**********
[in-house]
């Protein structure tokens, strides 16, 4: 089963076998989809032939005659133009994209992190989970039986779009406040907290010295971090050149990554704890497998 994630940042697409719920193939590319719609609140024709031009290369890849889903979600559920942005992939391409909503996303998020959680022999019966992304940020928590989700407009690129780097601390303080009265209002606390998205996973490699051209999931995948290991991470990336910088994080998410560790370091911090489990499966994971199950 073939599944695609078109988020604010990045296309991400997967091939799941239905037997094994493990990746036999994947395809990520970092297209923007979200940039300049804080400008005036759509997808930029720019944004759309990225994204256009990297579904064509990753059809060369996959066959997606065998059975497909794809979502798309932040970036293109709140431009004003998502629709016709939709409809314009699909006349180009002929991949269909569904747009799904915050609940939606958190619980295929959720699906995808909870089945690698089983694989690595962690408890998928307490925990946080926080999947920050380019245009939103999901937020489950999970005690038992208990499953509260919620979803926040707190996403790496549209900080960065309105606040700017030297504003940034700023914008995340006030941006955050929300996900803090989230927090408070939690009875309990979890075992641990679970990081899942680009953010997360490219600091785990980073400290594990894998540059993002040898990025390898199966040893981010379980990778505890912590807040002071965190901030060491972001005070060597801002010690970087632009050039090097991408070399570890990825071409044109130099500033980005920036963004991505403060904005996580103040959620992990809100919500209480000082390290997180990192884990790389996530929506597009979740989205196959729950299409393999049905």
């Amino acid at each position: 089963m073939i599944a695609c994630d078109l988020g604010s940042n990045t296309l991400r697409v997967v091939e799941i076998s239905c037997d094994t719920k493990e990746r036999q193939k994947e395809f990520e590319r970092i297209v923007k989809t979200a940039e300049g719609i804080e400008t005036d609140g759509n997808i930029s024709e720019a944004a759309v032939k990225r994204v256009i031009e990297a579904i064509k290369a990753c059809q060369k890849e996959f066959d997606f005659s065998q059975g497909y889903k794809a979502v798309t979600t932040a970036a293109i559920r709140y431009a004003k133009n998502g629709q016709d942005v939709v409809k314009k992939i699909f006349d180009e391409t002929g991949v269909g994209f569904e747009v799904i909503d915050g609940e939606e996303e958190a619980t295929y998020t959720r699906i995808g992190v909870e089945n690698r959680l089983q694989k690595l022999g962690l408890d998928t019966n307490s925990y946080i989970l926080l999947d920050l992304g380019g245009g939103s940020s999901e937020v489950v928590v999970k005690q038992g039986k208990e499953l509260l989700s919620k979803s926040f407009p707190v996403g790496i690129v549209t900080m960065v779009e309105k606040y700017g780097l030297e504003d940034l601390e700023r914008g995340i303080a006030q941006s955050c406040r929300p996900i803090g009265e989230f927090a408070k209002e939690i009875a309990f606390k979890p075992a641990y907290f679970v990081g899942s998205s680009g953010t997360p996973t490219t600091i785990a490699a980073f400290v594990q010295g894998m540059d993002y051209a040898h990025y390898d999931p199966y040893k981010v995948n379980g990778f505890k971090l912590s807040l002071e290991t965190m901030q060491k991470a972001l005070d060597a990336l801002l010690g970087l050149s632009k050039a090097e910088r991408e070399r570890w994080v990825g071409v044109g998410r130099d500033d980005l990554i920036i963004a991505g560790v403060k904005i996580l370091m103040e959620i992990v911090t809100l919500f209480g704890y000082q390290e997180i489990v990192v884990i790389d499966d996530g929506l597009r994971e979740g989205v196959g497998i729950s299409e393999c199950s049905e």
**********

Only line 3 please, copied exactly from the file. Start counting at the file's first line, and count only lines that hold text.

């Amino acid at each position: 089963m073939i599944a695609c994630d078109l988020g604010s940042n990045t296309l991400r697409v997967v091939e799941i076998s239905c037997d094994t719920k493990e990746r036999q193939k994947e395809f990520e590319r970092i297209v923007k989809t979200a940039e300049g719609i804080e400008t005036d609140g759509n997808i930029s024709e720019a944004a759309v032939k990225r994204v256009i031009e990297a579904i064509k290369a990753c059809q060369k890849e996959f066959d997606f005659s065998q059975g497909y889903k794809a979502v798309t979600t932040a970036a293109i559920r709140y431009a004003k133009n998502g629709q016709d942005v939709v409809k314009k992939i699909f006349d180009e391409t002929g991949v269909g994209f569904e747009v799904i909503d915050g609940e939606e996303e958190a619980t295929y998020t959720r699906i995808g992190v909870e089945n690698r959680l089983q694989k690595l022999g962690l408890d998928t019966n307490s925990y946080i989970l926080l999947d920050l992304g380019g245009g939103s940020s999901e937020v489950v928590v999970k005690q038992g039986k208990e499953l509260l989700s919620k979803s926040f407009p707190v996403g790496i690129v549209t900080m960065v779009e309105k606040y700017g780097l030297e504003d940034l601390e700023r914008g995340i303080a006030q941006s955050c406040r929300p996900i803090g009265e989230f927090a408070k209002e939690i009875a309990f606390k979890p075992a641990y907290f679970v990081g899942s998205s680009g953010t997360p996973t490219t600091i785990a490699a980073f400290v594990q010295g894998m540059d993002y051209a040898h990025y390898d999931p199966y040893k981010v995948n379980g990778f505890k971090l912590s807040l002071e290991t965190m901030q060491k991470a972001l005070d060597a990336l801002l010690g970087l050149s632009k050039a090097e910088r991408e070399r570890w994080v990825g071409v044109g998410r130099d500033d980005l990554i920036i963004a991505g560790v403060k904005i996580l370091m103040e959620i992990v911090t809100l919500f209480g704890y000082q390290e997180i489990v990192v884990i790389d499966d996530g929506l597009r994971e979740g989205v196959g497998i729950s299409e393999c199950s049905e």